The many flowers remind me of William Blake's poem, Auguries Of Innocence: "To see a world in a grain of sand/And a heaven in a wild flower/Hold infinity in the palm of your hand/ And eternity in an hour."
The next step in my odyssey is to attend a beekeeping course at the University of Sydney's Centre For Continuing Education, led by lecturer Judith Sleijpen.
The stated objectives of my classmates vary. Some want to create hives or already have their own. Some have properties out in the country, ideal for tending hives without worrying whether the bees will bother neighbours (apparently a problem with having hives in the city). Some might even be hoping to make some money from honey, beeswax candles or cosmetics.
Most are concerned about declining bee numbers and want to do their part to help. Yet I suspect we all share a love of the noble honey bee, which is absent from the room due to OH & S reasons.
I learn many interesting things in Sleijpen's class. I learn about the vital role of the queen in the colony (did you know you can order queen bees by mail?). I learn how bee scouts tell the other bees where to find nectar and flora through the medium of dance.
I learn about the purported health benefits of royal jelly, such as easing the symptoms of arthritis, encouraging hair growth, treating skin irritations and even improving sexual performance.
I learn that there is money in that liquid gold: which is perhaps why there have been "honey wars" in New Zealand, complete with violence, theft and bee murder.
I learn about the history of beekeeping, legislation (if you own a hive you have to tell the Department of Primary Industries), the different types of bees and how to extract honey. I learn about the types of hives, such as the Langstroth hive favoured by traditionalists and the recent Australian invention of the Flow Hive.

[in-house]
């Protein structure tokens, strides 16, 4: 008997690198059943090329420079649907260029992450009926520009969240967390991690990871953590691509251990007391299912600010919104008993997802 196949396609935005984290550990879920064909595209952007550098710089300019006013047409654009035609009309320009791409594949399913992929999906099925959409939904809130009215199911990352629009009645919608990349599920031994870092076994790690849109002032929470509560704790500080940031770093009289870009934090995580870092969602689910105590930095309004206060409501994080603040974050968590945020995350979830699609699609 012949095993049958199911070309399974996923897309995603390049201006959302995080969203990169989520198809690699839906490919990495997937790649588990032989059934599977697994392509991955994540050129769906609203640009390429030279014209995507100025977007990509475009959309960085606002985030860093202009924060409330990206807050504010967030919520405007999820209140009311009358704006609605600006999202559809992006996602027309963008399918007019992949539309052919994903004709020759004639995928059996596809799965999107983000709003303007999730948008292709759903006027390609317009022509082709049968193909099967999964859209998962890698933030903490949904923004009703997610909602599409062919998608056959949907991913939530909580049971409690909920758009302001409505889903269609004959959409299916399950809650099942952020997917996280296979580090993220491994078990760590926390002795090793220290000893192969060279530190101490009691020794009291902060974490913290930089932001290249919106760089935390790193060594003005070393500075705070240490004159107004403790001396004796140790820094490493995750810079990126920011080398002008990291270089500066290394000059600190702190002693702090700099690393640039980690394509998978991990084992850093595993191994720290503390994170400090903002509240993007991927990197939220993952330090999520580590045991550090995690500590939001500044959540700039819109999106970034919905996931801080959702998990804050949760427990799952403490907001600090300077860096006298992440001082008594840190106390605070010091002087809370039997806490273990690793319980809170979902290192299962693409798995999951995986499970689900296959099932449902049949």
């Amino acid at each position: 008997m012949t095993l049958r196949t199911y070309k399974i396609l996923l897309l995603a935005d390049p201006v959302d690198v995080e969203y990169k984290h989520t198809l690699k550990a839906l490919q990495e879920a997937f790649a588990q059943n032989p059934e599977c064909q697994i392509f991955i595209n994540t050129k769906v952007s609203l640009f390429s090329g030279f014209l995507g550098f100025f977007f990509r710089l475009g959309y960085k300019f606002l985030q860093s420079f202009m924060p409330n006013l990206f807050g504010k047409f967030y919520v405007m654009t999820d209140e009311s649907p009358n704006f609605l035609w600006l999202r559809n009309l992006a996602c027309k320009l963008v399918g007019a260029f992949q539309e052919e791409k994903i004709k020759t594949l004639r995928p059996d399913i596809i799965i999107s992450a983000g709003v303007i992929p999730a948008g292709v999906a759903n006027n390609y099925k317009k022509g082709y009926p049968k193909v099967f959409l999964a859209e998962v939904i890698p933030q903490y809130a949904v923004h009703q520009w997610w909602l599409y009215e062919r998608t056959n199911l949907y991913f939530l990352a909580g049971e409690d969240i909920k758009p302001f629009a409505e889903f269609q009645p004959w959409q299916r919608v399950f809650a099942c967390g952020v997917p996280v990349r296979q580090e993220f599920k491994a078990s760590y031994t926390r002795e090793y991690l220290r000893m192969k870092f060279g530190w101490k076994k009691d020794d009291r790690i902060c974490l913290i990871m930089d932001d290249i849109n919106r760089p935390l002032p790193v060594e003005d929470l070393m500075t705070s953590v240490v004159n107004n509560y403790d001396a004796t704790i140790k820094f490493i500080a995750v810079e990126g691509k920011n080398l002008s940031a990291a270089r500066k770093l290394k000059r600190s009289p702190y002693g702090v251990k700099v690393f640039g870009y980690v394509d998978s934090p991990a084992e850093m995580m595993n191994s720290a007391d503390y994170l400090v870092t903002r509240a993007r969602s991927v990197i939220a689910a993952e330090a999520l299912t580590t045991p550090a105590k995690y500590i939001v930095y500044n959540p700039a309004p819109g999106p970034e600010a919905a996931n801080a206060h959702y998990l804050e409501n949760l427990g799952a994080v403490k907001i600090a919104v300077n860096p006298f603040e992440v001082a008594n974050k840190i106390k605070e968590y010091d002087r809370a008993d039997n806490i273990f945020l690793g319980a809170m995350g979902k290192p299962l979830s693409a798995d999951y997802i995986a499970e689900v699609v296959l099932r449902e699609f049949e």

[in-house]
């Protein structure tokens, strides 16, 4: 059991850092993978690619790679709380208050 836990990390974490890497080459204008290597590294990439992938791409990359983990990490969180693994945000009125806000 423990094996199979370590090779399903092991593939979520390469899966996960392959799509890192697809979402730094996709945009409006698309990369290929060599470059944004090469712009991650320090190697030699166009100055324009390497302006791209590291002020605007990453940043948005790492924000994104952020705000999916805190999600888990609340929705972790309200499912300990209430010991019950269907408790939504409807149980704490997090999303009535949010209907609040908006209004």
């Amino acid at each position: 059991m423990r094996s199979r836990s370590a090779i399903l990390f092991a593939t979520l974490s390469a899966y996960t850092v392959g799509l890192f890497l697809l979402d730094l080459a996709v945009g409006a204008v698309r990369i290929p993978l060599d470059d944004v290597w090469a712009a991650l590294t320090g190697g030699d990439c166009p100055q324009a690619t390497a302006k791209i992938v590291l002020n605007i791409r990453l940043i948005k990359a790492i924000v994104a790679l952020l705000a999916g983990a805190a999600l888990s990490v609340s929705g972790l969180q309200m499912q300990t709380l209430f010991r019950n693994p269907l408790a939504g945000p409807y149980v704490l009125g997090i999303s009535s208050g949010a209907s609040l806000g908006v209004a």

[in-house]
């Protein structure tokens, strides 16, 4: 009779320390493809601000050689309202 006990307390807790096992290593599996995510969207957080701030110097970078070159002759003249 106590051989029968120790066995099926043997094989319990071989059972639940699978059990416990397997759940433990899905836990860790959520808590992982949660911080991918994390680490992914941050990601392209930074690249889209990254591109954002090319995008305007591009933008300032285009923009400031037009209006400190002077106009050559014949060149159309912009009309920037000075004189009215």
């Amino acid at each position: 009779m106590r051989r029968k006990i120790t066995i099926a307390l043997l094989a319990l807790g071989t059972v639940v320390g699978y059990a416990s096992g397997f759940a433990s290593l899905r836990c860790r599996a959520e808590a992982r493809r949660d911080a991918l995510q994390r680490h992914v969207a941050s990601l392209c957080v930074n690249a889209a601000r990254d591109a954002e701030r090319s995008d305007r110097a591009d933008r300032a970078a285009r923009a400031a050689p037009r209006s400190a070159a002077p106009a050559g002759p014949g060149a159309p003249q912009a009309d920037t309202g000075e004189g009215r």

Most of all I learn that beekeeping is a patient art, not just undertaken because you occasionally want some honey on your toast.
It requires dedication to continually monitor the hive and keep the queen, drones and workers safe from pests and problems.
In its quiet way, beekeeping is almost a loving ritual.
Sleijpen flashes up on the screen a quote by Albert Einstein that puts everything in perspective: "If the bee disappeared off the surface of the globe, then man would only have four years of life left. No more bees, no more pollination, no more plants, no more animals, no more man."
Perhaps bees are good for more than candles, mead, beard wax for hipsters or honey.
Perhaps they are good for our soul. Perhaps they are good for reminding us of what we once knew – that we are creatures of the earth just like they are, sustained by the same planet and nourished by the same sun. That if one part of nature suffers we all suffer. That we are linked together in the cycle of life, a connection we have forgotten in a world where all our food is processed and our interactions electronic and online.
Maybe that's what we should be all abuzz about.